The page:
Apogee UV22HR Dithering Questions

Hello everyone,

I have a few questions concerning the Apogee UV22HR dithering plug-in. Before you read, please understand that before posting this I have read everything available, the Operation Manual, Plug-in Reference, Wikipedia, the Apogee website, and a few more without completely understanding what I am to do. I am recording my piano with a CI1 (which records at 24 bit/48 kHz). My question is: where do I go from here as far as dithering? My audio will eventually be burned to CD after it is exported as a WMA file through the Audio Mixdown. More specifically, should I dither to 24 bit or 16 bit? I guess I can’t quite figure out if I’m dithering from the 24 bits I recorded at or the 32 bit resolution that Cubase uses internally. And, finally, at what bit depth and sample rate should I export my audio at? Any help would be greatly appreciated.

Thank you,

Regular CD quality is 16 bit 44100 Hz, but as you’re burning to WMA I’m guessing it’ll be a data disc and not an actual music disc.
Arguably you will not notice much effect from dithering because you are converting to WMA anyway, but that’s another story.

Thanks Strophoid!

I have just been exporting as a WMA cause that is the only format my Walkman MP3 player will accept, except of course MP3. I’m guessing a Wave file will be better for CD burning? Excellent, I’ve checked it out on Cubase, better options. So, my questions remain, how should I dither and export? :slight_smile:

It’s best to insert the dither plugin in insert slot 7 or 8 on your master output (they are post-fader, which means EQ etc cannot affect the dither). Dither to 16 bit and export to Wav 16-bit 44100Hz and you should be set.
I’m not an expert on this matter though, and in a blind test I can probably not even hear the difference :wink:

Thank you very much Strophoid! This will really come in handy. :smiley:

One common misunderstanding here. You don’t dither to anything. Dithering is not a process, but an extra step in process called quantization. It’s purpose is to reduce quantization distortion. Here’s quite nice article about dithering: http://en.wikipedia.org/wiki/Dither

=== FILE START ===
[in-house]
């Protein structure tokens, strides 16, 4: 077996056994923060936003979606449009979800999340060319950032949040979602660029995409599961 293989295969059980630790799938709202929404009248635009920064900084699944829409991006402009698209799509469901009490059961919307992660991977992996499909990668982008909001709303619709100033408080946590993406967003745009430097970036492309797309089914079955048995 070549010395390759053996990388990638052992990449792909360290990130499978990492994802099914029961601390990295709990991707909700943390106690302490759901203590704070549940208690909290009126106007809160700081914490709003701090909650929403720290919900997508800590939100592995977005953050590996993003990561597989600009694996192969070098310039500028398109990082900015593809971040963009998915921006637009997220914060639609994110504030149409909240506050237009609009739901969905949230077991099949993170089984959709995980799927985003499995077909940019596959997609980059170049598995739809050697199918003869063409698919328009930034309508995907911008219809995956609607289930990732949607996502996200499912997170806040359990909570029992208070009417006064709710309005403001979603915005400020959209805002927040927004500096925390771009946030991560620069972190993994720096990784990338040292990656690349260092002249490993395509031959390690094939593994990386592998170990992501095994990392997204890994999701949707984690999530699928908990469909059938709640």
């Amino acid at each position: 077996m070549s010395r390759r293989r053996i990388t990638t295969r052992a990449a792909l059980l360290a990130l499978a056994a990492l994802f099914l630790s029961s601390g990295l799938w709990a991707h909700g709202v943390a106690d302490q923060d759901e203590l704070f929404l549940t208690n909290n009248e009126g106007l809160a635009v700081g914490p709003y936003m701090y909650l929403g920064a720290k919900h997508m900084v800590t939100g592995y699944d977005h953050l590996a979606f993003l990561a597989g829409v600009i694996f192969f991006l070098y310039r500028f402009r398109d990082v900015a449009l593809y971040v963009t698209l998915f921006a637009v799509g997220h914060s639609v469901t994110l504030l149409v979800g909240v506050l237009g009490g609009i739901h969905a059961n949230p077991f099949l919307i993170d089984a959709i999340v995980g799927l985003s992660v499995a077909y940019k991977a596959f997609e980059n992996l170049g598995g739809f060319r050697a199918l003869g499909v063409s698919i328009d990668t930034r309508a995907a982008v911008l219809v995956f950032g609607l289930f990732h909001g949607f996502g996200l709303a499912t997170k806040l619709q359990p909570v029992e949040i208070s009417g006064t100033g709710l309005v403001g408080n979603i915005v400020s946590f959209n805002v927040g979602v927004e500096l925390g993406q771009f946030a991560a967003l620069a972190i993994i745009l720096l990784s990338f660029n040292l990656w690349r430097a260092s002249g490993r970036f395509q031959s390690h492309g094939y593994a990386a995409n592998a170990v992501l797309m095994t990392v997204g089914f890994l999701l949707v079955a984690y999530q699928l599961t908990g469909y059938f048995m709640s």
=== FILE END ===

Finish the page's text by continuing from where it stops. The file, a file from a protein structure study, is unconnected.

(Sorry 'bout the rant, but I just HATE, when people are talking about “dithering to”.)

Anyway. You should always keep the original bit-depth and sampling frequency of your audio until the very last step: mastering. There you should convert your audio into 44.1kHz/16 bit (uncompressed format such as WAV) in case of target media being a CD. And during that conversion process you should apply dithering to keep your audio quality as good as possible.

Surely Dither is noise added in the process of re-quantising?

Exactly. It’s adding something … not going to something.

There’s not really a convenient way to use dithering as a verb though, dithering for 16 bit perhaps?

Oops! I thought I heard dither to mentioned somewhere…
In lack of better words, I decided on that. What is the proper way of using it as a verb?

BTW that’s the same Wiki article I tried to read earlier. I seem to understand the majority of it, but some of the details are kinda tricky without an audio engineering degree.

You can here it everywhere. Even in context: “dither down to 44.1kHz from 96kHz”. Some people keep using it as a synonym for both sample rate and sample depth conversion.

I think the trouble is that some plugins that offer dither also re-sample but are just called dither e.g UV22, so for the less pedantic of us the general term, “to dither to”, has become the norm.